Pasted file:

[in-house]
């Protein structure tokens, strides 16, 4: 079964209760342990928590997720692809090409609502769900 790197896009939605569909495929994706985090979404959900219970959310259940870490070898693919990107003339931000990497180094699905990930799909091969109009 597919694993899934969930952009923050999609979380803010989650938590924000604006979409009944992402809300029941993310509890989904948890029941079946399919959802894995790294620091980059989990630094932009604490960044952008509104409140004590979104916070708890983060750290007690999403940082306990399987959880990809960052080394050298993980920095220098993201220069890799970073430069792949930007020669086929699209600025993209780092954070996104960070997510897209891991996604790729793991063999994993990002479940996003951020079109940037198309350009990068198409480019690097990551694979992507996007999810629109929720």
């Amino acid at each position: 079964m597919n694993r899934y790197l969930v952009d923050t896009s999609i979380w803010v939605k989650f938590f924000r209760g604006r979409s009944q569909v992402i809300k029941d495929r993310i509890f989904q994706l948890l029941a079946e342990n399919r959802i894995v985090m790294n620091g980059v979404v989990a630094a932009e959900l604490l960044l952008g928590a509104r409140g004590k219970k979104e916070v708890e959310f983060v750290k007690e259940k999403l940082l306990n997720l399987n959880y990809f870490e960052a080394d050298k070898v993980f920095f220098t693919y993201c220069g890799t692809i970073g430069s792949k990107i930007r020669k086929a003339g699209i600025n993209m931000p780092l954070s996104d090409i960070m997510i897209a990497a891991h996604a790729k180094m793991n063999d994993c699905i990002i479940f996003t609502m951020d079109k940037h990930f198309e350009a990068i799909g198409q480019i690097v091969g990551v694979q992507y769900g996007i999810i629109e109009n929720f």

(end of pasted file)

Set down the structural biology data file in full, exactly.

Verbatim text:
[in-house]
């Protein structure tokens, strides 16, 4: 079964209760342990928590997720692809090409609502769900 790197896009939605569909495929994706985090979404959900219970959310259940870490070898693919990107003339931000990497180094699905990930799909091969109009 597919694993899934969930952009923050999609979380803010989650938590924000604006979409009944992402809300029941993310509890989904948890029941079946399919959802894995790294620091980059989990630094932009604490960044952008509104409140004590979104916070708890983060750290007690999403940082306990399987959880990809960052080394050298993980920095220098993201220069890799970073430069792949930007020669086929699209600025993209780092954070996104960070997510897209891991996604790729793991063999994993990002479940996003951020079109940037198309350009990068198409480019690097990551694979992507996007999810629109929720």
């Amino acid at each position: 079964m597919n694993r899934y790197l969930v952009d923050t896009s999609i979380w803010v939605k989650f938590f924000r209760g604006r979409s009944q569909v992402i809300k029941d495929r993310i509890f989904q994706l948890l029941a079946e342990n399919r959802i894995v985090m790294n620091g980059v979404v989990a630094a932009e959900l604490l960044l952008g928590a509104r409140g004590k219970k979104e916070v708890e959310f983060v750290k007690e259940k999403l940082l306990n997720l399987n959880y990809f870490e960052a080394d050298k070898v993980f920095f220098t693919y993201c220069g890799t692809i970073g430069s792949k990107i930007r020669k086929a003339g699209i600025n993209m931000p780092l954070s996104d090409i960070m997510i897209a990497a891991h996604a790729k180094m793991n063999d994993c699905i990002i479940f996003t609502m951020d079109k940037h990930f198309e350009a990068i799909g198409q480019i690097v091969g990551v694979q992507y769900g996007i999810i629109e109009n929720f």